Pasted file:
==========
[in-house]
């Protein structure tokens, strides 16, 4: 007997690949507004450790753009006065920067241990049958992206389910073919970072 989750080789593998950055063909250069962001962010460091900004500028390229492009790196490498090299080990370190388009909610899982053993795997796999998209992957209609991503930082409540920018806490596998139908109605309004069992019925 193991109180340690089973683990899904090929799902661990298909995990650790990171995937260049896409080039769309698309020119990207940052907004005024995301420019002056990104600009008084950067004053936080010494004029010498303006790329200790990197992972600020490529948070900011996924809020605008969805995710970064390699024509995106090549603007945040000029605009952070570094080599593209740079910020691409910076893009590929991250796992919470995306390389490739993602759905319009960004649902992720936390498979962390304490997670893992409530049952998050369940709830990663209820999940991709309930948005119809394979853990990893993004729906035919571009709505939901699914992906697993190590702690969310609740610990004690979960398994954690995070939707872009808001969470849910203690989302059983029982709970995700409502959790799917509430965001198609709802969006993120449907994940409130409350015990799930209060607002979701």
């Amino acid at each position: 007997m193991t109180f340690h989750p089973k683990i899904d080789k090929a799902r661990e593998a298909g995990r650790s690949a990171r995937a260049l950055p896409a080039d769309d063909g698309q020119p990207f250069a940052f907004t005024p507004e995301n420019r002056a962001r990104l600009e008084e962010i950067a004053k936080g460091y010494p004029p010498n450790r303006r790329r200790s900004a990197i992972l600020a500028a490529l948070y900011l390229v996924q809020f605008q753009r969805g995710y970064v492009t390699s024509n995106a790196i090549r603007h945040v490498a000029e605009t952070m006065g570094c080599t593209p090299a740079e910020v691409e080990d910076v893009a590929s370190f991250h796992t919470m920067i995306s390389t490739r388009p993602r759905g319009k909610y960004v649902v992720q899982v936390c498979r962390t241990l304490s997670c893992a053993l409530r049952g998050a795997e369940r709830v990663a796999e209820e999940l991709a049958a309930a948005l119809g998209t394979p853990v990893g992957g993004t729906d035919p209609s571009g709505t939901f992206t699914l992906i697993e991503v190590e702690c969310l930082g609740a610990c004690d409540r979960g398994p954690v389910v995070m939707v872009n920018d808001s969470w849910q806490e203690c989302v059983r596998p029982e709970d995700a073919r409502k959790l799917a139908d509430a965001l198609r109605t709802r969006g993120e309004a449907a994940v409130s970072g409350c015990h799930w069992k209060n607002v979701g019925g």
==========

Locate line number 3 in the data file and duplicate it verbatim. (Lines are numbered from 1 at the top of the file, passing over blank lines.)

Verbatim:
């Amino acid at each position: 007997m193991t109180f340690h989750p089973k683990i899904d080789k090929a799902r661990e593998a298909g995990r650790s690949a990171r995937a260049l950055p896409a080039d769309d063909g698309q020119p990207f250069a940052f907004t005024p507004e995301n420019r002056a962001r990104l600009e008084e962010i950067a004053k936080g460091y010494p004029p010498n450790r303006r790329r200790s900004a990197i992972l600020a500028a490529l948070y900011l390229v996924q809020f605008q753009r969805g995710y970064v492009t390699s024509n995106a790196i090549r603007h945040v490498a000029e605009t952070m006065g570094c080599t593209p090299a740079e910020v691409e080990d910076v893009a590929s370190f991250h796992t919470m920067i995306s390389t490739r388009p993602r759905g319009k909610y960004v649902v992720q899982v936390c498979r962390t241990l304490s997670c893992a053993l409530r049952g998050a795997e369940r709830v990663a796999e209820e999940l991709a049958a309930a948005l119809g998209t394979p853990v990893g992957g993004t729906d035919p209609s571009g709505t939901f992206t699914l992906i697993e991503v190590e702690c969310l930082g609740a610990c004690d409540r979960g398994p954690v389910v995070m939707v872009n920018d808001s969470w849910q806490e203690c989302v059983r596998p029982e709970d995700a073919r409502k959790l799917a139908d509430a965001l198609r109605t709802r969006g993120e309004a449907a994940v409130s970072g409350c015990h799930w069992k209060n607002v979701g019925g």